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Through their culture children learn which behaviours and temperaments are preferred or discouraged.

For example, independence and self-esteem are valued in some cultures; interdependence and the strong connections are preferred in other cultures. One universal trend is that children who are pro-social and nonaggressive are liked by other children.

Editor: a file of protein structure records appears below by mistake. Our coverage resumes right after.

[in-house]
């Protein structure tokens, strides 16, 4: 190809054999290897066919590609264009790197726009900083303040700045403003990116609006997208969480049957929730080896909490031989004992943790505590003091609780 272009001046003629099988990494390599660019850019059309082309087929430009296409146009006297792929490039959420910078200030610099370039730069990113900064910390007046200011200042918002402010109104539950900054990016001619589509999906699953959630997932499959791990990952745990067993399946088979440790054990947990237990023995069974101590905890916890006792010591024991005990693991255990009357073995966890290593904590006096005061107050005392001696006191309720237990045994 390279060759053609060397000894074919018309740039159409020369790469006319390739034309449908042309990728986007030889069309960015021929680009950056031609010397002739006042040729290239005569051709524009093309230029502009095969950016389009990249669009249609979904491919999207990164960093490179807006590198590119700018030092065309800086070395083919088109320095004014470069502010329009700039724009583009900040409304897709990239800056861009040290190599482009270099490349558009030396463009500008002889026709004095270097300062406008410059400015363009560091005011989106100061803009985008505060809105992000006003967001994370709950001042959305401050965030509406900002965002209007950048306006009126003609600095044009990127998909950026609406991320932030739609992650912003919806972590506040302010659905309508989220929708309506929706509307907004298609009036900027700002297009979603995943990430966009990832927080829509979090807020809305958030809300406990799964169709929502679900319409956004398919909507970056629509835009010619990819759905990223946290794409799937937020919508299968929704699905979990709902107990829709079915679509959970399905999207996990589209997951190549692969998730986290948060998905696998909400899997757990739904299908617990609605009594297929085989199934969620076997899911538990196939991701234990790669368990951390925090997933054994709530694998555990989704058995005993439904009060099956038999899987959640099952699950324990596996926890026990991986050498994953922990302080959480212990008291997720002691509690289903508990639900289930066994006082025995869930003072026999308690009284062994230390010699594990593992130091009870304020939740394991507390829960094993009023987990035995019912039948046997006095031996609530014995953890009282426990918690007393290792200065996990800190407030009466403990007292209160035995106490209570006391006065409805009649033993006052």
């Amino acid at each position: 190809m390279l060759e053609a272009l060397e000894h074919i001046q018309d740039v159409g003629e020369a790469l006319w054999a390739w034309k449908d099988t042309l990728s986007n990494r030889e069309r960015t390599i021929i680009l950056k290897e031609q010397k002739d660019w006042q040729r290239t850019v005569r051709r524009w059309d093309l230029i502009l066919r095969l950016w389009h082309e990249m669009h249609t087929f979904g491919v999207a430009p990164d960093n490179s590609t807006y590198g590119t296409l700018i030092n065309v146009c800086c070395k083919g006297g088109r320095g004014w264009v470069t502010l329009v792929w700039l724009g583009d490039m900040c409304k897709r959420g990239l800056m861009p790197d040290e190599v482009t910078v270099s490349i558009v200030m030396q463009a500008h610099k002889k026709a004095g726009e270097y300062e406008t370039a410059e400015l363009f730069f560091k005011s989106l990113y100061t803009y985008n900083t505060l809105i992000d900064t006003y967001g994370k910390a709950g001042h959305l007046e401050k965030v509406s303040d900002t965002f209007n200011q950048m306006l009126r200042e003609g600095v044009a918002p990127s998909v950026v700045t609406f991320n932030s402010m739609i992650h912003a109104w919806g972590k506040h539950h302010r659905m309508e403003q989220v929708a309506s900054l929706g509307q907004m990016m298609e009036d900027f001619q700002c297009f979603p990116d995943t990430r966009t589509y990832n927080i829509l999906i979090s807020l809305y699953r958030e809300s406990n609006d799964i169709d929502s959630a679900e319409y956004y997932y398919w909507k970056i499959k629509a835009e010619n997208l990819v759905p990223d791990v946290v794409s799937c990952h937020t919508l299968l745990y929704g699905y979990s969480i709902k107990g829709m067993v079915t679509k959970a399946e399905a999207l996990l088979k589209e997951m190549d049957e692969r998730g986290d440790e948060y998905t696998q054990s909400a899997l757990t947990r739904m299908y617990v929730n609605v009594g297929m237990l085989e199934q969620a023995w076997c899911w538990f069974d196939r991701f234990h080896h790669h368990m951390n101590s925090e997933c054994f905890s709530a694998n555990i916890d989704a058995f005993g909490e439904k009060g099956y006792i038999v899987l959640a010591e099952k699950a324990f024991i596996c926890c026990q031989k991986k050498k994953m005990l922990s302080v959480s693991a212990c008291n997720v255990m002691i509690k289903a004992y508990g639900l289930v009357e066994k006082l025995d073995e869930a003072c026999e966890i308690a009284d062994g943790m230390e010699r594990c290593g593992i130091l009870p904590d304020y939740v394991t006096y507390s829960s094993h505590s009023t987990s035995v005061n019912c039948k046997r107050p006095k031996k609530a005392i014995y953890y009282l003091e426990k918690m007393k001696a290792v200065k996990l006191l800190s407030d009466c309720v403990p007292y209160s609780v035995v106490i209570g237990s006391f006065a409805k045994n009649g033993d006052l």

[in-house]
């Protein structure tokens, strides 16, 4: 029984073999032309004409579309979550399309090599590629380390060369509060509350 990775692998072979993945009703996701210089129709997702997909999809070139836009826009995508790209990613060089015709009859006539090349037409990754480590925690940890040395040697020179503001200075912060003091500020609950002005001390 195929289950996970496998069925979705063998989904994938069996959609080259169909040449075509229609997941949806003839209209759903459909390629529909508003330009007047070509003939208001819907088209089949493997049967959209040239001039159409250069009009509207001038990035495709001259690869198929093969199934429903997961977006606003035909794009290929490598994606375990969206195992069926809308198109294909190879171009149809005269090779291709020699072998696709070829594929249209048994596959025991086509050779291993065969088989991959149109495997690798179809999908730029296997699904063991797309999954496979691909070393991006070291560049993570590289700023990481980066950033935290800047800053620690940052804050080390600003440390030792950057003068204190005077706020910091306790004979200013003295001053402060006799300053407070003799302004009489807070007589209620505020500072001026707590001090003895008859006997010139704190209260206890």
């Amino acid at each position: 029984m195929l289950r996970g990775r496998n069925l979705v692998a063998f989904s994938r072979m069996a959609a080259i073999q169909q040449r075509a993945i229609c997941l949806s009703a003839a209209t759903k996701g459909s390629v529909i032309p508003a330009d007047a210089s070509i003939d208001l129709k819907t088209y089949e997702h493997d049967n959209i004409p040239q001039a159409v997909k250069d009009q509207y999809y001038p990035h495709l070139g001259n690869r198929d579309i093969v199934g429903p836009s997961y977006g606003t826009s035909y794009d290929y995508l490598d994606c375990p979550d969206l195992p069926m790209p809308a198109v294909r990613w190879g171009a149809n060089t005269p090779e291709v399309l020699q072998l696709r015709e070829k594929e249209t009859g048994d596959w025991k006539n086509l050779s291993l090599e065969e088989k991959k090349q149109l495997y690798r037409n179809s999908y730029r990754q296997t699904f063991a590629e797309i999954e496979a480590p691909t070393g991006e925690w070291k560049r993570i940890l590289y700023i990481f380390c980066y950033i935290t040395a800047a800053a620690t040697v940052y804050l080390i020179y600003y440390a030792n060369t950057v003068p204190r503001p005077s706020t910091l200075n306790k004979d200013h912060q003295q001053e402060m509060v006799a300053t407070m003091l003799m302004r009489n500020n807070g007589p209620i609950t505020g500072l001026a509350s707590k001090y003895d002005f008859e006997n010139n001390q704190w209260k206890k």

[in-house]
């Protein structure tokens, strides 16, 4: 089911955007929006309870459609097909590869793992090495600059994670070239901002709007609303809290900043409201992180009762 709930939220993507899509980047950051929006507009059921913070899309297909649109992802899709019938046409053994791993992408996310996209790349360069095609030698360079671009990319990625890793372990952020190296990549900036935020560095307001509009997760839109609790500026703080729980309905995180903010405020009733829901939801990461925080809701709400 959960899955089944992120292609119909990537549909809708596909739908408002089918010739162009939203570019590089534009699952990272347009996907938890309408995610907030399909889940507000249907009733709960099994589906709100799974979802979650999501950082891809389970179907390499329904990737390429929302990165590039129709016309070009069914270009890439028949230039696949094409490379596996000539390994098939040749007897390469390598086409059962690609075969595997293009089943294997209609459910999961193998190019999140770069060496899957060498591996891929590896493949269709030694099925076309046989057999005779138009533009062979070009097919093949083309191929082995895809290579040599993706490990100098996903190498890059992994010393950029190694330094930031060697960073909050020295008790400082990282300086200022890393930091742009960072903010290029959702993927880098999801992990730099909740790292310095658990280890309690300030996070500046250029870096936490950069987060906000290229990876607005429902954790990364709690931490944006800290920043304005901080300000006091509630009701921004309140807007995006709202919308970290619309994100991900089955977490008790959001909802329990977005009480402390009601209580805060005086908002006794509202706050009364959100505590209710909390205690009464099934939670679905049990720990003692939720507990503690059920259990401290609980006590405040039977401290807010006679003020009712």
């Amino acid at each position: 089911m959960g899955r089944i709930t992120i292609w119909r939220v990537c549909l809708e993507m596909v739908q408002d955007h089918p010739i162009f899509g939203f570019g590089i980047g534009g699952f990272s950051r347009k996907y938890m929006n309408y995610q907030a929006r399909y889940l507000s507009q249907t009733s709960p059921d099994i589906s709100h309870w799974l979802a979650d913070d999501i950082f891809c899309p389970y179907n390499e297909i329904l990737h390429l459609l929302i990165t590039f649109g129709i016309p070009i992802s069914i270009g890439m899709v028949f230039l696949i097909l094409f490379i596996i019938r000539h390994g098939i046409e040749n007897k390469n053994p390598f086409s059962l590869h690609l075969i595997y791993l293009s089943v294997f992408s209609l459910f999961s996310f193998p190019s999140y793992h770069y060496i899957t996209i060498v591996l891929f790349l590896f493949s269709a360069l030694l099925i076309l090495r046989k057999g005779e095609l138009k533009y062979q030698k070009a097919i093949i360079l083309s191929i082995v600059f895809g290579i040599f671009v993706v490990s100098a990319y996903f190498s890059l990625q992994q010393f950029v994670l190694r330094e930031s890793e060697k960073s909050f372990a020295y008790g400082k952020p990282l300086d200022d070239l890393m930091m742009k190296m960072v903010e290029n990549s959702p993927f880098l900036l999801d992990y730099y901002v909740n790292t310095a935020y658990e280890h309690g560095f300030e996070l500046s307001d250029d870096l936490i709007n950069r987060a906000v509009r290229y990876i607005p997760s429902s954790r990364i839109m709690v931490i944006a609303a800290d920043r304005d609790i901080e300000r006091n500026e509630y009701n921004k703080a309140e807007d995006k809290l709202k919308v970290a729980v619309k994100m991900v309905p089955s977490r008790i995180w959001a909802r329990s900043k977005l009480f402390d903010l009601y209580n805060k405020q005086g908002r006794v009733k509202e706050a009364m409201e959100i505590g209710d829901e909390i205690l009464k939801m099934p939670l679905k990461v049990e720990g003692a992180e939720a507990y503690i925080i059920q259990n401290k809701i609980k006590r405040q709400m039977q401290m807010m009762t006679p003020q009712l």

Early childhood educators should be trained to understand and bridge the cultural orientations of children in their classrooms. Intervention programs should always be flexible enough to adjust depending on culture and to help families to incorporate services smoothly into their life.

We all need to understand how culture shapes child development in order to improve the lives of children in a way that respects their cultural backgrounds.